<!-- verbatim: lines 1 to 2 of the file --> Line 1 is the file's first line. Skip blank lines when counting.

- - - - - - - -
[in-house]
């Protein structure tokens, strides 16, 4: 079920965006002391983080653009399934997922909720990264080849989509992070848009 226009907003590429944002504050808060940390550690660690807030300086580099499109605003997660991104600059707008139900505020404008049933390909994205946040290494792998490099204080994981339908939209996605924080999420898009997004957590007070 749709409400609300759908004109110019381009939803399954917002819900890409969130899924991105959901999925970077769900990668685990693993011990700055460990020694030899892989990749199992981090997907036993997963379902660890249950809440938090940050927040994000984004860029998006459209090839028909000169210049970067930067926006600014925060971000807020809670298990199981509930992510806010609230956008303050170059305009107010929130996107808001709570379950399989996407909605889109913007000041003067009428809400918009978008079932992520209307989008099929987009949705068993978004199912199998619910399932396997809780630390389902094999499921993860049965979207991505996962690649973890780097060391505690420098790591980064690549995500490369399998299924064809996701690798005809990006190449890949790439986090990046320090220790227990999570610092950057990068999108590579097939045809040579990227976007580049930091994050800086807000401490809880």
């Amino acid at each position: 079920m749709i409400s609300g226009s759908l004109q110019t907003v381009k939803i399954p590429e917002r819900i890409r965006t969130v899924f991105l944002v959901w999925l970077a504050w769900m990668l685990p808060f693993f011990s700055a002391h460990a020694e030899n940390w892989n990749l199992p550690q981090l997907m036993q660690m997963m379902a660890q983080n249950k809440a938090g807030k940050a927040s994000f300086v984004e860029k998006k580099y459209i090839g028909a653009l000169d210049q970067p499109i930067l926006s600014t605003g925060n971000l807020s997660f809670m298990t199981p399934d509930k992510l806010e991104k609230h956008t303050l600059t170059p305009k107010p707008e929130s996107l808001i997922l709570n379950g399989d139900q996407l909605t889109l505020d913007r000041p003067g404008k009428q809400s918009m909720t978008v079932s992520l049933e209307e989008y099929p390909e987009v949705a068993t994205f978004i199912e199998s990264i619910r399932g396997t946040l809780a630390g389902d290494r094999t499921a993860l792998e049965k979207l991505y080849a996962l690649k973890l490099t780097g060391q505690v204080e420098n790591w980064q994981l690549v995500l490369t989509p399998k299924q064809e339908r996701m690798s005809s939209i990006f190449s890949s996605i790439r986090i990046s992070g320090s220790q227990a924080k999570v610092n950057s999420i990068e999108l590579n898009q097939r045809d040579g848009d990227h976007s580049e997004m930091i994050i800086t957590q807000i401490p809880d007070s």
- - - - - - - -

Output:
[in-house]
């Protein structure tokens, strides 16, 4: 079920965006002391983080653009399934997922909720990264080849989509992070848009 226009907003590429944002504050808060940390550690660690807030300086580099499109605003997660991104600059707008139900505020404008049933390909994205946040290494792998490099204080994981339908939209996605924080999420898009997004957590007070 749709409400609300759908004109110019381009939803399954917002819900890409969130899924991105959901999925970077769900990668685990693993011990700055460990020694030899892989990749199992981090997907036993997963379902660890249950809440938090940050927040994000984004860029998006459209090839028909000169210049970067930067926006600014925060971000807020809670298990199981509930992510806010609230956008303050170059305009107010929130996107808001709570379950399989996407909605889109913007000041003067009428809400918009978008079932992520209307989008099929987009949705068993978004199912199998619910399932396997809780630390389902094999499921993860049965979207991505996962690649973890780097060391505690420098790591980064690549995500490369399998299924064809996701690798005809990006190449890949790439986090990046320090220790227990999570610092950057990068999108590579097939045809040579990227976007580049930091994050800086807000401490809880």